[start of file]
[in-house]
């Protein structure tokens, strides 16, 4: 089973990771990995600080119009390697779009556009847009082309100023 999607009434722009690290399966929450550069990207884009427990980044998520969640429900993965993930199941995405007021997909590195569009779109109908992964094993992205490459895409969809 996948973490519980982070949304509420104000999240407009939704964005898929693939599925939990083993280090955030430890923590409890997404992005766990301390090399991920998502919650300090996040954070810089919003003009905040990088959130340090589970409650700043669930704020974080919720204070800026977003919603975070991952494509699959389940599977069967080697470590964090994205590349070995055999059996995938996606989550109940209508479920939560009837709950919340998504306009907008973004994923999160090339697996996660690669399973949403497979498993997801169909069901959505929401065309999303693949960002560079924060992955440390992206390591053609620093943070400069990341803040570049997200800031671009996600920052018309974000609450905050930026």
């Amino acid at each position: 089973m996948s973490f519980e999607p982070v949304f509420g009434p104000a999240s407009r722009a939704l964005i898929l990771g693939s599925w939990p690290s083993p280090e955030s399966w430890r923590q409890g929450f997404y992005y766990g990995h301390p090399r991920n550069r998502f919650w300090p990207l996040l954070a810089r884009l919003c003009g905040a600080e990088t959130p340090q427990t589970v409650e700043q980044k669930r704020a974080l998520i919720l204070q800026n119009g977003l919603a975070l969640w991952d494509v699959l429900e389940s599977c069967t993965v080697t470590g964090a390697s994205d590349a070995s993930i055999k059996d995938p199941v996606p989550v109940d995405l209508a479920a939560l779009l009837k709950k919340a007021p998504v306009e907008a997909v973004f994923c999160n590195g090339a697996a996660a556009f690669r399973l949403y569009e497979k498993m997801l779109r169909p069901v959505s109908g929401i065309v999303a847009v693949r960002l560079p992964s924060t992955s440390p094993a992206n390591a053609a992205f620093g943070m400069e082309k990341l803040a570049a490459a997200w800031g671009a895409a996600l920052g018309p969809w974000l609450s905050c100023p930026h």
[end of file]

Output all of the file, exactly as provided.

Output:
[in-house]
């Protein structure tokens, strides 16, 4: 089973990771990995600080119009390697779009556009847009082309100023 999607009434722009690290399966929450550069990207884009427990980044998520969640429900993965993930199941995405007021997909590195569009779109109908992964094993992205490459895409969809 996948973490519980982070949304509420104000999240407009939704964005898929693939599925939990083993280090955030430890923590409890997404992005766990301390090399991920998502919650300090996040954070810089919003003009905040990088959130340090589970409650700043669930704020974080919720204070800026977003919603975070991952494509699959389940599977069967080697470590964090994205590349070995055999059996995938996606989550109940209508479920939560009837709950919340998504306009907008973004994923999160090339697996996660690669399973949403497979498993997801169909069901959505929401065309999303693949960002560079924060992955440390992206390591053609620093943070400069990341803040570049997200800031671009996600920052018309974000609450905050930026």
């Amino acid at each position: 089973m996948s973490f519980e999607p982070v949304f509420g009434p104000a999240s407009r722009a939704l964005i898929l990771g693939s599925w939990p690290s083993p280090e955030s399966w430890r923590q409890g929450f997404y992005y766990g990995h301390p090399r991920n550069r998502f919650w300090p990207l996040l954070a810089r884009l919003c003009g905040a600080e990088t959130p340090q427990t589970v409650e700043q980044k669930r704020a974080l998520i919720l204070q800026n119009g977003l919603a975070l969640w991952d494509v699959l429900e389940s599977c069967t993965v080697t470590g964090a390697s994205d590349a070995s993930i055999k059996d995938p199941v996606p989550v109940d995405l209508a479920a939560l779009l009837k709950k919340a007021p998504v306009e907008a997909v973004f994923c999160n590195g090339a697996a996660a556009f690669r399973l949403y569009e497979k498993m997801l779109r169909p069901v959505s109908g929401i065309v999303a847009v693949r960002l560079p992964s924060t992955s440390p094993a992206n390591a053609a992205f620093g943070m400069e082309k990341l803040a570049a490459a997200w800031g671009a895409a996600l920052g018309p969809w974000l609450s905050c100023p930026h």